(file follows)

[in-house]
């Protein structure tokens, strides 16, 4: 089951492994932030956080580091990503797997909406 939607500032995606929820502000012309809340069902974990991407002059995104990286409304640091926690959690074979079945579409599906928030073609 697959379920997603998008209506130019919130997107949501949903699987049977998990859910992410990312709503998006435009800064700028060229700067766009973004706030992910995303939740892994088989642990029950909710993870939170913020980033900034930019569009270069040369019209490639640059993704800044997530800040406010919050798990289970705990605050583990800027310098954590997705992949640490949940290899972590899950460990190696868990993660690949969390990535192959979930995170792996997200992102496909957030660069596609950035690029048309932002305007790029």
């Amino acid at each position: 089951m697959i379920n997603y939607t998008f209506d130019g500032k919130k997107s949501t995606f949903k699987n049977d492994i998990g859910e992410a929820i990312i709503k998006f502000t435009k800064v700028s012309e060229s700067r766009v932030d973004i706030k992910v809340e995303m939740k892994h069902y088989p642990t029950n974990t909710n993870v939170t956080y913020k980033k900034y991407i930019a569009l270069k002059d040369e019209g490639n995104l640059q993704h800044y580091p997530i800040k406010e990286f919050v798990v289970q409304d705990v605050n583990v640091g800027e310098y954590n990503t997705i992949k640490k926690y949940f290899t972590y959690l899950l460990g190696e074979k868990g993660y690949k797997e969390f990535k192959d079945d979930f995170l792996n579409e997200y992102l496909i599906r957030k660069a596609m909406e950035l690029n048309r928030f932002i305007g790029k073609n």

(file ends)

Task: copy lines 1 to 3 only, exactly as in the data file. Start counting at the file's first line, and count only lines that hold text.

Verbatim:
[in-house]
């Protein structure tokens, strides 16, 4: 089951492994932030956080580091990503797997909406 939607500032995606929820502000012309809340069902974990991407002059995104990286409304640091926690959690074979079945579409599906928030073609 697959379920997603998008209506130019919130997107949501949903699987049977998990859910992410990312709503998006435009800064700028060229700067766009973004706030992910995303939740892994088989642990029950909710993870939170913020980033900034930019569009270069040369019209490639640059993704800044997530800040406010919050798990289970705990605050583990800027310098954590997705992949640490949940290899972590899950460990190696868990993660690949969390990535192959979930995170792996997200992102496909957030660069596609950035690029048309932002305007790029």
């Amino acid at each position: 089951m697959i379920n997603y939607t998008f209506d130019g500032k919130k997107s949501t995606f949903k699987n049977d492994i998990g859910e992410a929820i990312i709503k998006f502000t435009k800064v700028s012309e060229s700067r766009v932030d973004i706030k992910v809340e995303m939740k892994h069902y088989p642990t029950n974990t909710n993870v939170t956080y913020k980033k900034y991407i930019a569009l270069k002059d040369e019209g490639n995104l640059q993704h800044y580091p997530i800040k406010e990286f919050v798990v289970q409304d705990v605050n583990v640091g800027e310098y954590n990503t997705i992949k640490k926690y949940f290899t972590y959690l899950l460990g190696e074979k868990g993660y690949k797997e969390f990535k192959d079945d979930f995170l792996n579409e997200y992102l496909i599906r957030k660069a596609m909406e950035l690029n048309r928030f932002i305007g790029k073609n």